What inspired you to become an educator, and what keeps you inspired?
In college, I started out as a speech pathology major, and during my first semester, I took a course that involved working one on one with students in a special education setting. I loved helping drive students towards those lightbulb moments, and making learning fun! I loved it so much, in face, that I switched my major to teaching, and never looked back!
What continues to keep me inspired, is learning about my new students, as well as new ways to teach them best. With each child that I meet, I love learning about what they love. I have found when I do that, their learning and lightbulb moments fall into place.
If you could summarize your teaching philosophy, what would it be?
At the preschool level, children are learning and growing at a phenomenal rate! It is during these years, that children need a loving, fun, and secure environment, in which they feel comfortable to explore, learn, and grow. It is always my goal to provide those things within our pre-k classroom! I love the concept of using what motivates a child, in a way where there is a mutual benefit, learning and fun. I just love the idea of thinking outside of the box, while helping a child learn!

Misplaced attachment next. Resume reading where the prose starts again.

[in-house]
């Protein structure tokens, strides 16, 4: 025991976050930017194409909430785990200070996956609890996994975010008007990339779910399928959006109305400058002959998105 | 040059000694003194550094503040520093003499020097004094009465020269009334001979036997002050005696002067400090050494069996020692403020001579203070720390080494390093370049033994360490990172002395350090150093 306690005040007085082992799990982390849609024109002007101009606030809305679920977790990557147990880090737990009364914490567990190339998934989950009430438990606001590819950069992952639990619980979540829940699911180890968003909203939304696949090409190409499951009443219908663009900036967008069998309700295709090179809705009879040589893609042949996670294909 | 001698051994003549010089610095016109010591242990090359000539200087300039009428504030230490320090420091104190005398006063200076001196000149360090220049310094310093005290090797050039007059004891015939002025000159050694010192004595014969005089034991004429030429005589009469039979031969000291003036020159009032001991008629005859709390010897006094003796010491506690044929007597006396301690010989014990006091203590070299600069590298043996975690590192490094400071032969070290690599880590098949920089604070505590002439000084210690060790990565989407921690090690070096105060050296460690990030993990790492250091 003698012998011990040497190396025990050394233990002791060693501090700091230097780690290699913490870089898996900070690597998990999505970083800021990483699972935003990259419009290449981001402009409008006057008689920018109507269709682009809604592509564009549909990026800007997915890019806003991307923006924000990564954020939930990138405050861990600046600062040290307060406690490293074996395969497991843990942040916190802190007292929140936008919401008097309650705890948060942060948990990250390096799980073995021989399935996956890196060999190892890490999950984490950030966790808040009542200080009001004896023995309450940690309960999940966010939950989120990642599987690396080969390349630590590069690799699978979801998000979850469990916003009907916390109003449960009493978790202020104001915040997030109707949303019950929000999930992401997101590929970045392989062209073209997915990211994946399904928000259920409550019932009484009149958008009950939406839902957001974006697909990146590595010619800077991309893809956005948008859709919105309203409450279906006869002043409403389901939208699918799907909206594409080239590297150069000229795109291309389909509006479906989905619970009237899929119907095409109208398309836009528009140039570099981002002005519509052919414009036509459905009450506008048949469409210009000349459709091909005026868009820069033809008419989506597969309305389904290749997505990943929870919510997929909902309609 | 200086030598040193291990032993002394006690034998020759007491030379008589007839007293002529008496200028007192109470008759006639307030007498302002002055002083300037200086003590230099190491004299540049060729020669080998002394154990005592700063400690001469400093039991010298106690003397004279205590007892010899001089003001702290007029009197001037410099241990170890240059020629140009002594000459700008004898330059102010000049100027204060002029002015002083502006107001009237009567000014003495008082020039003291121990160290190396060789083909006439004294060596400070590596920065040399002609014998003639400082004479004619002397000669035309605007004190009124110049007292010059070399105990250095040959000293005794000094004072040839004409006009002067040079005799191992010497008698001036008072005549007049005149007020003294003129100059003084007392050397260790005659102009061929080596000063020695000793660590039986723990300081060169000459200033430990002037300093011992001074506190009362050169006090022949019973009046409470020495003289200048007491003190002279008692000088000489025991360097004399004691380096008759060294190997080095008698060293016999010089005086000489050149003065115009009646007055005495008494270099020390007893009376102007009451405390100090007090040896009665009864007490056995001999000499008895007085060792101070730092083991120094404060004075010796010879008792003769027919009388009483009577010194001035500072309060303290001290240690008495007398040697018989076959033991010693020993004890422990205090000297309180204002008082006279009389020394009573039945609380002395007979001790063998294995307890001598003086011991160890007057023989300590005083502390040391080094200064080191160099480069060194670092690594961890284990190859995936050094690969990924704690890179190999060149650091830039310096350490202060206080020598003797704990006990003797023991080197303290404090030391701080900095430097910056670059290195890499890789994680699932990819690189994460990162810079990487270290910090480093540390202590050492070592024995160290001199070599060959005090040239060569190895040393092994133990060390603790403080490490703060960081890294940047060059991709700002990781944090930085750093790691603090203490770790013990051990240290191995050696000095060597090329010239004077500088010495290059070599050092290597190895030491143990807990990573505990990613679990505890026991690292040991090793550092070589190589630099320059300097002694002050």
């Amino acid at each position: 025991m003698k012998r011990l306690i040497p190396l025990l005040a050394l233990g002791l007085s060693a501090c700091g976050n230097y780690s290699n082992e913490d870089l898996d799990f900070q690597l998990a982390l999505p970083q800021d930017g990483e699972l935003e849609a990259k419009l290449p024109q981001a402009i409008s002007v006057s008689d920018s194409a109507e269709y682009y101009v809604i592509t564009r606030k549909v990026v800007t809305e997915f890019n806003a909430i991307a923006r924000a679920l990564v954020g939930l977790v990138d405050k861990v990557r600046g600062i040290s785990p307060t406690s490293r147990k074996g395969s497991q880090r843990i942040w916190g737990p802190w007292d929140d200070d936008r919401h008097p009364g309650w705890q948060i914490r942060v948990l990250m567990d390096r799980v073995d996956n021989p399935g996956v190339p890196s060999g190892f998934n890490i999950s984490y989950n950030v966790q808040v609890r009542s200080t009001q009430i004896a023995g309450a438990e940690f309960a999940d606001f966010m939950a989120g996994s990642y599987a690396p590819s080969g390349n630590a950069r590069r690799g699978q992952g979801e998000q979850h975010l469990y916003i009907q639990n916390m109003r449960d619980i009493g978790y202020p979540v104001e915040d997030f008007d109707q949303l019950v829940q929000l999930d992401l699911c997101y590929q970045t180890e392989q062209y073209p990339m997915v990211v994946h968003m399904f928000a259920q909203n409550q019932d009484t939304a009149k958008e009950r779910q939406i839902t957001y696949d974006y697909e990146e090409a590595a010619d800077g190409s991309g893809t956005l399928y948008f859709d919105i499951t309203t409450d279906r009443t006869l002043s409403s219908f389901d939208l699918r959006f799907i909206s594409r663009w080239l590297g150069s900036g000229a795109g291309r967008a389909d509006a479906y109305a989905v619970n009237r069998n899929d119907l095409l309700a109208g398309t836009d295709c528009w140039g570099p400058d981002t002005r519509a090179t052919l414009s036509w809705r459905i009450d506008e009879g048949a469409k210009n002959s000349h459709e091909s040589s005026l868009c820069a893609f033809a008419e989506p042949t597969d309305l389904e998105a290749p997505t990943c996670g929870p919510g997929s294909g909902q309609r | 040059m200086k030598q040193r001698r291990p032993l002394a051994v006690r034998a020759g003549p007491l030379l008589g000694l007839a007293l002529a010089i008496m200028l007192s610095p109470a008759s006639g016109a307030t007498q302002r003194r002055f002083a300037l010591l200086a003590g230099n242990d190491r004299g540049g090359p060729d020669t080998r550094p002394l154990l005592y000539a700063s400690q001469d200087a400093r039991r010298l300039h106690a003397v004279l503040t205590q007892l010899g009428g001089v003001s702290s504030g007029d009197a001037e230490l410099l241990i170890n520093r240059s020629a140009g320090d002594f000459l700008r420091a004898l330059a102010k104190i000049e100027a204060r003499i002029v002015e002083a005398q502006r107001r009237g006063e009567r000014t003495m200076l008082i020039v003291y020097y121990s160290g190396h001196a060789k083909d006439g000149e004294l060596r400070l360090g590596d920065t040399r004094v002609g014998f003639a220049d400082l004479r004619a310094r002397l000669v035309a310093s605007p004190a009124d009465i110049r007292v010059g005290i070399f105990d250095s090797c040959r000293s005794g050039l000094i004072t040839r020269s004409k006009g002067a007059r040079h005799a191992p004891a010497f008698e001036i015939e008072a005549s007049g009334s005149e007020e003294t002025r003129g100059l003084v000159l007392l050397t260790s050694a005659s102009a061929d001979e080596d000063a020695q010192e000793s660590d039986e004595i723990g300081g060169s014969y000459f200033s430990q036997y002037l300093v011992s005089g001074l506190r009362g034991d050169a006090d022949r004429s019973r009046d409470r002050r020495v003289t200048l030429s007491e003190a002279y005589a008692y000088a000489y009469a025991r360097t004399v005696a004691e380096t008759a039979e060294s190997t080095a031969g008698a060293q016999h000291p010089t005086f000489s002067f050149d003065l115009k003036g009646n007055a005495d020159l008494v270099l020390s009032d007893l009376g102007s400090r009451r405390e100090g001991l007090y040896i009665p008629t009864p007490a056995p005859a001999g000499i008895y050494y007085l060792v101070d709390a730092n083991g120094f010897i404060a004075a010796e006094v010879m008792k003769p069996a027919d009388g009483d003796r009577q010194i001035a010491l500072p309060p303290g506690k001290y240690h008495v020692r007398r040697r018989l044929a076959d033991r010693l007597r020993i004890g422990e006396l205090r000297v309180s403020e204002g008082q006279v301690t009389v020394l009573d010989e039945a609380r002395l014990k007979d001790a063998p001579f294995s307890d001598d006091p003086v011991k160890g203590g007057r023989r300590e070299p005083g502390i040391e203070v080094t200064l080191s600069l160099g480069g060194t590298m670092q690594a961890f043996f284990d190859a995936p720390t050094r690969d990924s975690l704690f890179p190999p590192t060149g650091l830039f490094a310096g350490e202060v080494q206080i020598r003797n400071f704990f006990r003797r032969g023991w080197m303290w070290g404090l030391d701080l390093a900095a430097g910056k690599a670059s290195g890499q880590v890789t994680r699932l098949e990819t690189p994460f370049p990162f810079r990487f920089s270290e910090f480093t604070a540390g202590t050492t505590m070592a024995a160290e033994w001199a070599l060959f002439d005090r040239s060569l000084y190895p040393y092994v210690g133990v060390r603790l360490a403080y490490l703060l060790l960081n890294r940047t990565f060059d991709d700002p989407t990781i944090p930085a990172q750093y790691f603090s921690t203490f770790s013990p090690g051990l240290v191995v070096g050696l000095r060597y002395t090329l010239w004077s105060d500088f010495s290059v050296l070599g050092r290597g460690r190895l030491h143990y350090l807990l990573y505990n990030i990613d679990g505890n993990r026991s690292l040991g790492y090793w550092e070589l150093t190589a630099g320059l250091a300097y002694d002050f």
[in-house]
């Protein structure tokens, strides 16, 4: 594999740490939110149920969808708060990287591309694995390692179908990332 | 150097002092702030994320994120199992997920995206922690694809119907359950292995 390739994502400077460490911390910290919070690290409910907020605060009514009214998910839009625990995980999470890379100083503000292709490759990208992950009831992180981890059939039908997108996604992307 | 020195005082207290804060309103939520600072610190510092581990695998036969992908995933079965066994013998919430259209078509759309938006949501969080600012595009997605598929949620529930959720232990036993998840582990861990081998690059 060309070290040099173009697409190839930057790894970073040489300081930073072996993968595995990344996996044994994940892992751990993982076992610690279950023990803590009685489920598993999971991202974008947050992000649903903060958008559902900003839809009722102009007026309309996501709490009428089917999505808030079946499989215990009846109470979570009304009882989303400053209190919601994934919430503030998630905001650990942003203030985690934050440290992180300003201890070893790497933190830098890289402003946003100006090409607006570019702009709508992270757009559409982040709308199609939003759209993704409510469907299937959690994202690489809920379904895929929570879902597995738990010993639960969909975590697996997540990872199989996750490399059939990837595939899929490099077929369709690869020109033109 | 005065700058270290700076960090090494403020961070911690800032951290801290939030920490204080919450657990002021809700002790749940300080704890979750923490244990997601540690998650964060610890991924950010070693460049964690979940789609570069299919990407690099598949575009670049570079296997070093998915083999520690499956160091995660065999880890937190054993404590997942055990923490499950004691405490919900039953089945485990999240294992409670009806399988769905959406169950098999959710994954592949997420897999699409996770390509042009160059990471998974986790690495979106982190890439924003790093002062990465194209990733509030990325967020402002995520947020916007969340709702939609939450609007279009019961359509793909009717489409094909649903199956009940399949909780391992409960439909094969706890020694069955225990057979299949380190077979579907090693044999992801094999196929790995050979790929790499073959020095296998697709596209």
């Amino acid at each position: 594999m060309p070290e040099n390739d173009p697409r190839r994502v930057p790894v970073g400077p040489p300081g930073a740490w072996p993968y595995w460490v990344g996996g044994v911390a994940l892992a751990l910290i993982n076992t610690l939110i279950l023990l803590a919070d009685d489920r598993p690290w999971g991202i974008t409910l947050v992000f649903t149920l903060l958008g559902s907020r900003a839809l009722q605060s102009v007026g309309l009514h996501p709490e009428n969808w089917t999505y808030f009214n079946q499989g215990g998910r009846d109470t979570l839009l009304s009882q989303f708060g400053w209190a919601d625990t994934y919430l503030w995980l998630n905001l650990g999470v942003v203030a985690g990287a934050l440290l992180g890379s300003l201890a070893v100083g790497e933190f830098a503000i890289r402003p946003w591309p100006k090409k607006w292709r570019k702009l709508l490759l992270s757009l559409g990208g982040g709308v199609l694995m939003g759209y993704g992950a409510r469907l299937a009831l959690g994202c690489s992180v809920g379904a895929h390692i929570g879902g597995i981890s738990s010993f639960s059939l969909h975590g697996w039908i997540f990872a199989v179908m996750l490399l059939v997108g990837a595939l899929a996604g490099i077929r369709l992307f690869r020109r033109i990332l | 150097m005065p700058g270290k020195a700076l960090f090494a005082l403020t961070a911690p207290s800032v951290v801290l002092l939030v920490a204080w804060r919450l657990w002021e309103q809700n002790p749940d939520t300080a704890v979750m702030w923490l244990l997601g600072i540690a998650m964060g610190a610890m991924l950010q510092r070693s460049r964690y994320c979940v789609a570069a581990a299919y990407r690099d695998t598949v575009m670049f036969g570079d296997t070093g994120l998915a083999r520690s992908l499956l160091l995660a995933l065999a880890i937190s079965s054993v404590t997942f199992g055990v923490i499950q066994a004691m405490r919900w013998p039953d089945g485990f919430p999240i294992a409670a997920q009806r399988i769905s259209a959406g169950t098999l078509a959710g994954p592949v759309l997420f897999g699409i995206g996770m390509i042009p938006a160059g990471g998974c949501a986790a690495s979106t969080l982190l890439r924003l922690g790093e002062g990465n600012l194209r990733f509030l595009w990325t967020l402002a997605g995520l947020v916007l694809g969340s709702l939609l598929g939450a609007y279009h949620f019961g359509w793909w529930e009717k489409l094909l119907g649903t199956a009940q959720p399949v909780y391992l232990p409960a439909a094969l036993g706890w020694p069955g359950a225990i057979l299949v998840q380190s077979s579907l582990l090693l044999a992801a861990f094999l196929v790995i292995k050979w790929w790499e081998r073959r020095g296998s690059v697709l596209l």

What skills do you feel are most important for your students to develop, to prepare them for life beyond Friends School?
When children leave my classroom, my number one priority is that they have experienced what it feels like to love learning. I want to instill curiosity, the ability to feel safe leaning something new, respect of themselves and others, and learning to work and live along side friends.
Tell us about your hobbies and philanthropic interests?
Spending time with my family in the great outdoors is one of my very favorite hobbies. Watching my young children explore and discover new things is so much fun to experience. We love hiking, biking, swimming, sailing, and going on trips. In addition to being with my family and friends, I love learning new things about photography, learning new ways to teach kids